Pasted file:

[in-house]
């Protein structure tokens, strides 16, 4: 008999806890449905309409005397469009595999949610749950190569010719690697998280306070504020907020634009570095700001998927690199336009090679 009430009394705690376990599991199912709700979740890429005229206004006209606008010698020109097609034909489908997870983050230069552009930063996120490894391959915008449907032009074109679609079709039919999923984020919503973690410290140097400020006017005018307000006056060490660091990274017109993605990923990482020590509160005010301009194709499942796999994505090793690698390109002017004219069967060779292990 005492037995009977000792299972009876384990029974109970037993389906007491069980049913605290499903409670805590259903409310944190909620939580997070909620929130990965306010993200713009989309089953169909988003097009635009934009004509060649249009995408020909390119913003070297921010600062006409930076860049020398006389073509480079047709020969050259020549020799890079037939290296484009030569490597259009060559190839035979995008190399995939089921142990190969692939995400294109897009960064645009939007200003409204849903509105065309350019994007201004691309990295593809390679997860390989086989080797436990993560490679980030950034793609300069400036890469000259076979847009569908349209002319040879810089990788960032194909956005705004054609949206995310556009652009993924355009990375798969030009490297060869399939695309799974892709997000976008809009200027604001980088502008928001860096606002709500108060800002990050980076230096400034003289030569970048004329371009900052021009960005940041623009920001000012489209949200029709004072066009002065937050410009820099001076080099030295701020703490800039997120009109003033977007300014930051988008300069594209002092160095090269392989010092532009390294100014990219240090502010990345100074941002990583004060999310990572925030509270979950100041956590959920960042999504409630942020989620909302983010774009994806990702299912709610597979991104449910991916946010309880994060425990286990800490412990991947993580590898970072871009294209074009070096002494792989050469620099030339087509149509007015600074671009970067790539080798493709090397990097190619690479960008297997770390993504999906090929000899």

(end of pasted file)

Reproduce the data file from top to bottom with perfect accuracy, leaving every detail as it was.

[in-house]
């Protein structure tokens, strides 16, 4: 008999806890449905309409005397469009595999949610749950190569010719690697998280306070504020907020634009570095700001998927690199336009090679 009430009394705690376990599991199912709700979740890429005229206004006209606008010698020109097609034909489908997870983050230069552009930063996120490894391959915008449907032009074109679609079709039919999923984020919503973690410290140097400020006017005018307000006056060490660091990274017109993605990923990482020590509160005010301009194709499942796999994505090793690698390109002017004219069967060779292990 005492037995009977000792299972009876384990029974109970037993389906007491069980049913605290499903409670805590259903409310944190909620939580997070909620929130990965306010993200713009989309089953169909988003097009635009934009004509060649249009995408020909390119913003070297921010600062006409930076860049020398006389073509480079047709020969050259020549020799890079037939290296484009030569490597259009060559190839035979995008190399995939089921142990190969692939995400294109897009960064645009939007200003409204849903509105065309350019994007201004691309990295593809390679997860390989086989080797436990993560490679980030950034793609300069400036890469000259076979847009569908349209002319040879810089990788960032194909956005705004054609949206995310556009652009993924355009990375798969030009490297060869399939695309799974892709997000976008809009200027604001980088502008928001860096606002709500108060800002990050980076230096400034003289030569970048004329371009900052021009960005940041623009920001000012489209949200029709004072066009002065937050410009820099001076080099030295701020703490800039997120009109003033977007300014930051988008300069594209002092160095090269392989010092532009390294100014990219240090502010990345100074941002990583004060999310990572925030509270979950100041956590959920960042999504409630942020989620909302983010774009994806990702299912709610597979991104449910991916946010309880994060425990286990800490412990991947993580590898970072871009294209074009070096002494792989050469620099030339087509149509007015600074671009970067790539080798493709090397990097190619690479960008297997770390993504999906090929000899």